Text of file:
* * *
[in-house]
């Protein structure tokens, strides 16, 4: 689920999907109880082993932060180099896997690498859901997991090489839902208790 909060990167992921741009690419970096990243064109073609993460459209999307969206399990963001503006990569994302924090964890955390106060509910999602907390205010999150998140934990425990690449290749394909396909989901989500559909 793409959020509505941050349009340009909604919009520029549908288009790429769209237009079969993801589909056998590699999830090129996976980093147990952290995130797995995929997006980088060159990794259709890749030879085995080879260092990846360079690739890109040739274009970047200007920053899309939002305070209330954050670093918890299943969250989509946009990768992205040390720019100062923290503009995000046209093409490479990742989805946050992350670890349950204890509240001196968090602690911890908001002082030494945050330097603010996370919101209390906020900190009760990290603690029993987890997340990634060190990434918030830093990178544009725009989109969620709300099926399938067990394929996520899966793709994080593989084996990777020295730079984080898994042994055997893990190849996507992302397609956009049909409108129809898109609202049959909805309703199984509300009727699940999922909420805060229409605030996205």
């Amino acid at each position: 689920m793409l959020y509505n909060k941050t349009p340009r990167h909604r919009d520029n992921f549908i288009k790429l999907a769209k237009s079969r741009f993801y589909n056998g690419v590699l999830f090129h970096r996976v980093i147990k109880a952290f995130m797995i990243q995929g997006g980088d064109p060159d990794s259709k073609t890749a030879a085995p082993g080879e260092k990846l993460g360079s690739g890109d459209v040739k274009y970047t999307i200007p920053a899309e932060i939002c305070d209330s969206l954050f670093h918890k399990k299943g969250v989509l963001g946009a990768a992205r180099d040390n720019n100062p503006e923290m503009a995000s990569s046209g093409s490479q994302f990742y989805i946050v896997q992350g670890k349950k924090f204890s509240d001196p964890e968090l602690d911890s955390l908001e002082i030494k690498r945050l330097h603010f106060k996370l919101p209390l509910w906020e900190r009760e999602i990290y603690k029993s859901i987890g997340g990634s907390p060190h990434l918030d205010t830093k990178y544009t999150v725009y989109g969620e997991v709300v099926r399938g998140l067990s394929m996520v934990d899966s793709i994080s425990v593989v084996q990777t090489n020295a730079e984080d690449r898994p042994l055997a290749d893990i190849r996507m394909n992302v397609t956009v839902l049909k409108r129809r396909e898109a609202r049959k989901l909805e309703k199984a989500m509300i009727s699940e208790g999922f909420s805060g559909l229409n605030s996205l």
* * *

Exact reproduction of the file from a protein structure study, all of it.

[in-house]
């Protein structure tokens, strides 16, 4: 689920999907109880082993932060180099896997690498859901997991090489839902208790 909060990167992921741009690419970096990243064109073609993460459209999307969206399990963001503006990569994302924090964890955390106060509910999602907390205010999150998140934990425990690449290749394909396909989901989500559909 793409959020509505941050349009340009909604919009520029549908288009790429769209237009079969993801589909056998590699999830090129996976980093147990952290995130797995995929997006980088060159990794259709890749030879085995080879260092990846360079690739890109040739274009970047200007920053899309939002305070209330954050670093918890299943969250989509946009990768992205040390720019100062923290503009995000046209093409490479990742989805946050992350670890349950204890509240001196968090602690911890908001002082030494945050330097603010996370919101209390906020900190009760990290603690029993987890997340990634060190990434918030830093990178544009725009989109969620709300099926399938067990394929996520899966793709994080593989084996990777020295730079984080898994042994055997893990190849996507992302397609956009049909409108129809898109609202049959909805309703199984509300009727699940999922909420805060229409605030996205």
């Amino acid at each position: 689920m793409l959020y509505n909060k941050t349009p340009r990167h909604r919009d520029n992921f549908i288009k790429l999907a769209k237009s079969r741009f993801y589909n056998g690419v590699l999830f090129h970096r996976v980093i147990k109880a952290f995130m797995i990243q995929g997006g980088d064109p060159d990794s259709k073609t890749a030879a085995p082993g080879e260092k990846l993460g360079s690739g890109d459209v040739k274009y970047t999307i200007p920053a899309e932060i939002c305070d209330s969206l954050f670093h918890k399990k299943g969250v989509l963001g946009a990768a992205r180099d040390n720019n100062p503006e923290m503009a995000s990569s046209g093409s490479q994302f990742y989805i946050v896997q992350g670890k349950k924090f204890s509240d001196p964890e968090l602690d911890s955390l908001e002082i030494k690498r945050l330097h603010f106060k996370l919101p209390l509910w906020e900190r009760e999602i990290y603690k029993s859901i987890g997340g990634s907390p060190h990434l918030d205010t830093k990178y544009t999150v725009y989109g969620e997991v709300v099926r399938g998140l067990s394929m996520v934990d899966s793709i994080s425990v593989v084996q990777t090489n020295a730079e984080d690449r898994p042994l055997a290749d893990i190849r996507m394909n992302v397609t956009v839902l049909k409108r129809r396909e898109a609202r049959k989901l909805e309703k199984a989500m509300i009727s699940e208790g999922f909420s805060g559909l229409n605030s996205l």